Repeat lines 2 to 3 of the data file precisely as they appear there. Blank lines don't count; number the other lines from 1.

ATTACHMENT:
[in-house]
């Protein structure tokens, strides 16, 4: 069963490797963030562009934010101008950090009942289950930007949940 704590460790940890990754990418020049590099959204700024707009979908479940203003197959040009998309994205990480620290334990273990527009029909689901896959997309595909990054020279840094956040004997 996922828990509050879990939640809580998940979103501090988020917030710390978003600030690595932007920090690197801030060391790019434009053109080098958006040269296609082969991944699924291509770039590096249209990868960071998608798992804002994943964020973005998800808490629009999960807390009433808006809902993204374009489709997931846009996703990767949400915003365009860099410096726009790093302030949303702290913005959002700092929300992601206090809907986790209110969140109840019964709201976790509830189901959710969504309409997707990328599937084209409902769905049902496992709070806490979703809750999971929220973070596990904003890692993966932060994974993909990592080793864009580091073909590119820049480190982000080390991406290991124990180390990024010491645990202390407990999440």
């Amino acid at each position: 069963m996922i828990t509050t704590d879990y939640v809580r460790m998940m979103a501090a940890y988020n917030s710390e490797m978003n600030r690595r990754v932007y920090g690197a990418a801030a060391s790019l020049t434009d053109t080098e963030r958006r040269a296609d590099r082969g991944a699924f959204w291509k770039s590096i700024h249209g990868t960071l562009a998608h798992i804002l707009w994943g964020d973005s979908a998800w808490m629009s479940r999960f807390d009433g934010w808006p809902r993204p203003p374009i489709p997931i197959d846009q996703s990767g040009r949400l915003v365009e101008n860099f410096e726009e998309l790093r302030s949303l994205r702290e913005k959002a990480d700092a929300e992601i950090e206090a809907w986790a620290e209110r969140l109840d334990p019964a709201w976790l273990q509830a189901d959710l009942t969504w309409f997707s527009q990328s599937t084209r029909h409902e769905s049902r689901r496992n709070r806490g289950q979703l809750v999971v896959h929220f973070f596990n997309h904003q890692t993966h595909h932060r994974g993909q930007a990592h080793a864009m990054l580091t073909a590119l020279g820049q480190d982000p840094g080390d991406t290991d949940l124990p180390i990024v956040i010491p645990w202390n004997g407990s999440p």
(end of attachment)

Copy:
């Protein structure tokens, strides 16, 4: 069963490797963030562009934010101008950090009942289950930007949940 704590460790940890990754990418020049590099959204700024707009979908479940203003197959040009998309994205990480620290334990273990527009029909689901896959997309595909990054020279840094956040004997 996922828990509050879990939640809580998940979103501090988020917030710390978003600030690595932007920090690197801030060391790019434009053109080098958006040269296609082969991944699924291509770039590096249209990868960071998608798992804002994943964020973005998800808490629009999960807390009433808006809902993204374009489709997931846009996703990767949400915003365009860099410096726009790093302030949303702290913005959002700092929300992601206090809907986790209110969140109840019964709201976790509830189901959710969504309409997707990328599937084209409902769905049902496992709070806490979703809750999971929220973070596990904003890692993966932060994974993909990592080793864009580091073909590119820049480190982000080390991406290991124990180390990024010491645990202390407990999440």
């Amino acid at each position: 069963m996922i828990t509050t704590d879990y939640v809580r460790m998940m979103a501090a940890y988020n917030s710390e490797m978003n600030r690595r990754v932007y920090g690197a990418a801030a060391s790019l020049t434009d053109t080098e963030r958006r040269a296609d590099r082969g991944a699924f959204w291509k770039s590096i700024h249209g990868t960071l562009a998608h798992i804002l707009w994943g964020d973005s979908a998800w808490m629009s479940r999960f807390d009433g934010w808006p809902r993204p203003p374009i489709p997931i197959d846009q996703s990767g040009r949400l915003v365009e101008n860099f410096e726009e998309l790093r302030s949303l994205r702290e913005k959002a990480d700092a929300e992601i950090e206090a809907w986790a620290e209110r969140l109840d334990p019964a709201w976790l273990q509830a189901d959710l009942t969504w309409f997707s527009q990328s599937t084209r029909h409902e769905s049902r689901r496992n709070r806490g289950q979703l809750v999971v896959h929220f973070f596990n997309h904003q890692t993966h595909h932060r994974g993909q930007a990592h080793a864009m990054l580091t073909a590119l020279g820049q480190d982000p840094g080390d991406t290991d949940l124990p180390i990024v956040i010491p645990w202390n004997g407990s999440p």